while the PRDC's cooperative relationship with MOF officials has
eliminated many potential obstacles in a complex budgetary
process. Area contractors have also been willing and
financially able to initiate project construction without
advances or mobilization payments and to continue project
construction even when progress payments have been slow or

6. (U) The most significant remaining barrier to improving
budget execution rates is the time it takes MOF and MOPDC to
release the capital investment funds to the Province. As of
mid-year 2008, Babil Province had received only 20% of its total
2008 allocation.

7. (U) Since the inception of the ARDP fund, provincial
allocations have consistently been released by the MOPDC and MOF
in a slow and unpredictable manner. For example, during 2007,
Babil Province received 10% of its total allocation in March,
20% in June, 10% in August, and the final 60% on December 31
(the last day of the fiscal year). Thus far in 2008, an initial
20% was received in April, with a second tranche of 40%
released in August. As of the date of this cable, Provincial
officials have no indication as to when they will receive the
remaining 40% of their 2008 allocation or whether it will be
received in one or more additional releases before the end of
the year.

8. (U) Under pressure on budget execution (not least by
the PRT), Babil Province has entered into contracts and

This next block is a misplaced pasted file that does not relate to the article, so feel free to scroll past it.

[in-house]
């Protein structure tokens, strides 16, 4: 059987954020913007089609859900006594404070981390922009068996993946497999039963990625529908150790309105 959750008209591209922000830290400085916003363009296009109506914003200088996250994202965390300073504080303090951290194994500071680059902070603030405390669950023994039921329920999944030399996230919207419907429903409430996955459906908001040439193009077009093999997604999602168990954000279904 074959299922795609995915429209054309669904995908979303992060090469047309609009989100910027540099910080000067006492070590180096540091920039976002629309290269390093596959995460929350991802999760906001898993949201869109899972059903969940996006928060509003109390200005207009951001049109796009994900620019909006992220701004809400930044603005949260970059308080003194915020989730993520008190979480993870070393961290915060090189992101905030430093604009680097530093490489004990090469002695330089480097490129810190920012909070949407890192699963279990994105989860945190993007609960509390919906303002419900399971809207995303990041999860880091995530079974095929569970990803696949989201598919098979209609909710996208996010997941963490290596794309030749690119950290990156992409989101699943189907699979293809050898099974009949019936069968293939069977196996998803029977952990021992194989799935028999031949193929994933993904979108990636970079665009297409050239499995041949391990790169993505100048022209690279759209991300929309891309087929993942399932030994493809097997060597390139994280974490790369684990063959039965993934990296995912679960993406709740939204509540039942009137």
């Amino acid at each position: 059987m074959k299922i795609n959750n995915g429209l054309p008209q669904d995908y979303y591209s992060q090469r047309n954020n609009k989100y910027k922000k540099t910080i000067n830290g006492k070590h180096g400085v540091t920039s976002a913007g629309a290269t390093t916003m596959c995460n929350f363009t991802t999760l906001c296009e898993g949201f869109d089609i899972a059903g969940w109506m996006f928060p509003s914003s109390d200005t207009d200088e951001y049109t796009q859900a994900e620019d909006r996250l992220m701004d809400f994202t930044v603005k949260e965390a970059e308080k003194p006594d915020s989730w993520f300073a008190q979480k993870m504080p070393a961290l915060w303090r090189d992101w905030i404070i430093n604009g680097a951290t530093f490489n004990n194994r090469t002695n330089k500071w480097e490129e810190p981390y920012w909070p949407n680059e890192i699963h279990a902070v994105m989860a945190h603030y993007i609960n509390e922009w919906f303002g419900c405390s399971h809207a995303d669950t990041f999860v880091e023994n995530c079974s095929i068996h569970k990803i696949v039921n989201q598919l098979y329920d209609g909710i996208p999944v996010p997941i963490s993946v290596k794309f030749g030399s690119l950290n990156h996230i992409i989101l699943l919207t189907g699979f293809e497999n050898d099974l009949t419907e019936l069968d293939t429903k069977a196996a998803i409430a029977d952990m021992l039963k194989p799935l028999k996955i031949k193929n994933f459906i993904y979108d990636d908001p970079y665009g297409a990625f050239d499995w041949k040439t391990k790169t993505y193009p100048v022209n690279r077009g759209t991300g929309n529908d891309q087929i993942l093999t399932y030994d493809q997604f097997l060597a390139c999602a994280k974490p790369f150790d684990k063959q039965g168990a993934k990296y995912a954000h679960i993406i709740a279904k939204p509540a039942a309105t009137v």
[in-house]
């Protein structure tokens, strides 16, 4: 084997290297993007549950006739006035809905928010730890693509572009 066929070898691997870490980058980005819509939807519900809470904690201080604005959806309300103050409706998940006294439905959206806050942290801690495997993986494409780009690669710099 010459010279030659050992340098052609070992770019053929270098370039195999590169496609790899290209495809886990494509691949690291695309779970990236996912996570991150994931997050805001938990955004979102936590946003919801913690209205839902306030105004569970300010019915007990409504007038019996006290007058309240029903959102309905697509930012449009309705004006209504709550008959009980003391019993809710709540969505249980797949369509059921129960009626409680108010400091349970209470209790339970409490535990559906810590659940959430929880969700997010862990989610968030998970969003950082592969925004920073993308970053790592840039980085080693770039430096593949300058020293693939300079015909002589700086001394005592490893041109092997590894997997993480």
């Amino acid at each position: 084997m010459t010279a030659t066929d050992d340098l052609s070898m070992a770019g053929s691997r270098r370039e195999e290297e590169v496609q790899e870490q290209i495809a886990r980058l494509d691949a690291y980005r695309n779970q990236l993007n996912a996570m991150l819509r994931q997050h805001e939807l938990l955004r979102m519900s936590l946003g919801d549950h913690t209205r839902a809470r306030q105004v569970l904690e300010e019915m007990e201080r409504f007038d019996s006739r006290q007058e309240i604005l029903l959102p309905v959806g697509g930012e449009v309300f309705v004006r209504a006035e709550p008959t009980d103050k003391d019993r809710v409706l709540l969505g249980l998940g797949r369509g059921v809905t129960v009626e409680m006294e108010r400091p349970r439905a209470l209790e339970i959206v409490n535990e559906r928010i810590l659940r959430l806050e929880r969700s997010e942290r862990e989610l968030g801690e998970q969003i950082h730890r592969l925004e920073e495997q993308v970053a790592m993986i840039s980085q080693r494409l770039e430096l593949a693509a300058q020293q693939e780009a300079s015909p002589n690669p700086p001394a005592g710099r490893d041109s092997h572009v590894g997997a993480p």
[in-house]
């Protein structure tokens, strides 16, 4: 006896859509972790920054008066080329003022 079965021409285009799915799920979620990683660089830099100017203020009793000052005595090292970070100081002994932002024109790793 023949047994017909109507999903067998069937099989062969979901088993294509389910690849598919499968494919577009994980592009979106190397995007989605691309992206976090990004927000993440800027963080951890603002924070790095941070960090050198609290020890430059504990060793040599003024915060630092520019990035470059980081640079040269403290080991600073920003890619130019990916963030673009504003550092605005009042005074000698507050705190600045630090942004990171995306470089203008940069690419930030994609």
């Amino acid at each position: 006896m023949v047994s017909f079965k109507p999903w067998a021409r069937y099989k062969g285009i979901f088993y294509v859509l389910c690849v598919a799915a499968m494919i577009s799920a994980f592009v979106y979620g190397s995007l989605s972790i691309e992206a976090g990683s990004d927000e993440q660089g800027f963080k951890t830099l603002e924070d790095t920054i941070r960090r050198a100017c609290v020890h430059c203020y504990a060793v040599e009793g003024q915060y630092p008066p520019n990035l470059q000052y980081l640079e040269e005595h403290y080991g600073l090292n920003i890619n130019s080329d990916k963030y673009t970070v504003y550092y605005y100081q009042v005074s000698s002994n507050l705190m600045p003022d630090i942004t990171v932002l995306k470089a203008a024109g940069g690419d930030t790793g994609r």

committed funds prior to those funds actually being released by
the MOPDC and MOF. Ironically, the USG does not normally allow
its own agencies to commit funds before they are appropriated
and allotted.

HILLAH 00000080 002.2 OF 002

9. (U) ARDP Funds Received and Committed, 2008

a. March: Received = 0%
Committed = 47%

b. April: Received = 20%
Committed = 61%

c. May Received = 20%
Committed = 68%

d. June: Received = 20%
Committed = 78%

e. July: Received = 20%
Committed = 80%

f. August: Received = 60%
Committed = 89%

10. (U)This slow and jerky pace also applies to the 2008
supplemental budget. In March-April 2008, the MOF informed
Babil Province it would receive between 250 and 300 BID in
supplemental allocations by mid-year,and the Province proceeded
with its budgetary planning on this basis. As of September 15,
no funds had been released and no new date had been given for
when they might be.

11. (U) Under these circumstances, Babil Province has run into a
wall in its efforts to improve its budget execution.
Implementation of a system of predictable quarterly releases,
taking into consideration the liquidity needs of the GOI, as